In 1998, Wal-Mart renovated a two-story building that previously housed a Broadway department store in a mall in L.A.'s Panorama City, a northern part of the city that has a large Hispanic population.

Retrofitting an existing building can cost Wal-Mart more than building one of its prototype stores, said Daphne Moore, director of community affairs for Wal-Mart's southeast region.

"We pretty much just took over the building," Moore said of the former Broadway store. "The challenge was more for us to adjust operations to an existing building. One of our biggest challenges is in traffic flow, ensuring that we can adapt existing traffic and loading areas to the operations of our store."

In January 2003, Wal-Mart opened its first three-story store in a 150,000-SF building that previously housed a Macy's store in south L.A.'s Baldwin Hills Crenshaw Plaza, an 850,000-SF mall that was built in 1988. Baldwin Hills' population is primarily African-American and Hispanic. About 1.2 million people live within a five-mile radius of Crenshaw Plaza.

The Baldwin Hills store has about 450 employees, 75 percent of them full-time. The Panorama City store has 375-400 employees, Kanelos said. Most Wal-Mart stores have 300-350 employees.

"All of our stores employ people from the general community," Kanelos said.

Several Los Angeles officials have praised Wal-Mart for opening a store in Baldwin Hills. Former Los Angeles Police Chief Bernard Parks and John Mack, president of the Los Angeles Urban League, have talked about the positive impact of the three-story Wal-Mart.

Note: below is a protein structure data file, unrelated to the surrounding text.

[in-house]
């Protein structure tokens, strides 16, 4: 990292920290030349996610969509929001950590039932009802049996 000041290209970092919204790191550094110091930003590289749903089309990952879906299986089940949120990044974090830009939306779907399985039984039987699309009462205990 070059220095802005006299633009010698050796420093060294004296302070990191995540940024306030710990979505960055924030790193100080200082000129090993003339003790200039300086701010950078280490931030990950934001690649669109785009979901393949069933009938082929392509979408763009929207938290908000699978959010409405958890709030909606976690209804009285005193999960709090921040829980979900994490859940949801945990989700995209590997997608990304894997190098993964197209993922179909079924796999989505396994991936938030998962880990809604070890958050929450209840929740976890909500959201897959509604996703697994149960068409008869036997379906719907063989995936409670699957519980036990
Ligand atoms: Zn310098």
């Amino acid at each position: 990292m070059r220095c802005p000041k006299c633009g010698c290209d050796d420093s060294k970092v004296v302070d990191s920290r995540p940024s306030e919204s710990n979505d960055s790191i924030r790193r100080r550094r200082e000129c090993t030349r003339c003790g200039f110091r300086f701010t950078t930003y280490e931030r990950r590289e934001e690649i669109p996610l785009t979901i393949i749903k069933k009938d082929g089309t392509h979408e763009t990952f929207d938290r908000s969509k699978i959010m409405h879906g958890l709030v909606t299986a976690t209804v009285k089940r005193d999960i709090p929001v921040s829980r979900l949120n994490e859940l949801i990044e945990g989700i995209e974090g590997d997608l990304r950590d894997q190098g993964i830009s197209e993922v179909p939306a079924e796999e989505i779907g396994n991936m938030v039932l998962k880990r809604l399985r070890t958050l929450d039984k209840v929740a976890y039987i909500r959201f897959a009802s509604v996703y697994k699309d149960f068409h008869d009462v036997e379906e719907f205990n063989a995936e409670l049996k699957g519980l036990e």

Wal-Mart has two other stores in the Los Angeles area, bringing the total there to four. The company plans to open the first Supercenter in L.A. this year.

Kanelos said he couldn't talk about financials for individual Wal-Mart stores but said the Baldwin Hills and Panorama City stores "are doing as well as the company expected them to do."

The Los Angeles Times reported that the Crenshaw Plaza Wal-Mart's sales were "higher than expected" in the first quarter after it opened.

Warehouses of New Orleans

New Orleans may be called "The Big Easy," but opening a store in the middle of town has been anything but easy for Wal-Mart.

A $15 million, 203,000-SF Wal-Mart Supercenter is under construction on a site that was previously home to the St. Thomas housing project in the Lower Garden District. The Wal-Mart will anchor a $318 million mixed-use development on the 50-acre site.

Preservationists weren't smiling at the idea of a Wal-Mart store in the historic neighborhood, although much of the area along Tchoupitoulas Street is lined with empty warehouses and shotgun houses.

A store in the middle of town would create jobs and keep tax money in the city, Wal-Mart argued. Opponents said the store would hurt small businesses.

Bumper stickers and yard signs reading "Wal-Mart: Proud to Kill Our Home" and "No Sprawl-Mart" popped up all over the city.

To fit in with the existing architecture, Wal-Mart designed a building that looks like a 50-year-old warehouse. The company is preserving a cotton press at the site, Moore said.

The new Wal-Mart is scheduled to open by the end of the year.

Moore noted that residents of that area of New Orleans spent more than $100 million last year at two Wal-Mart stores outside of the city limits.

Some Garden District residents may be snooty about their stores, but apparently they don't mind driving to the suburbs to shop at Wal-Mart.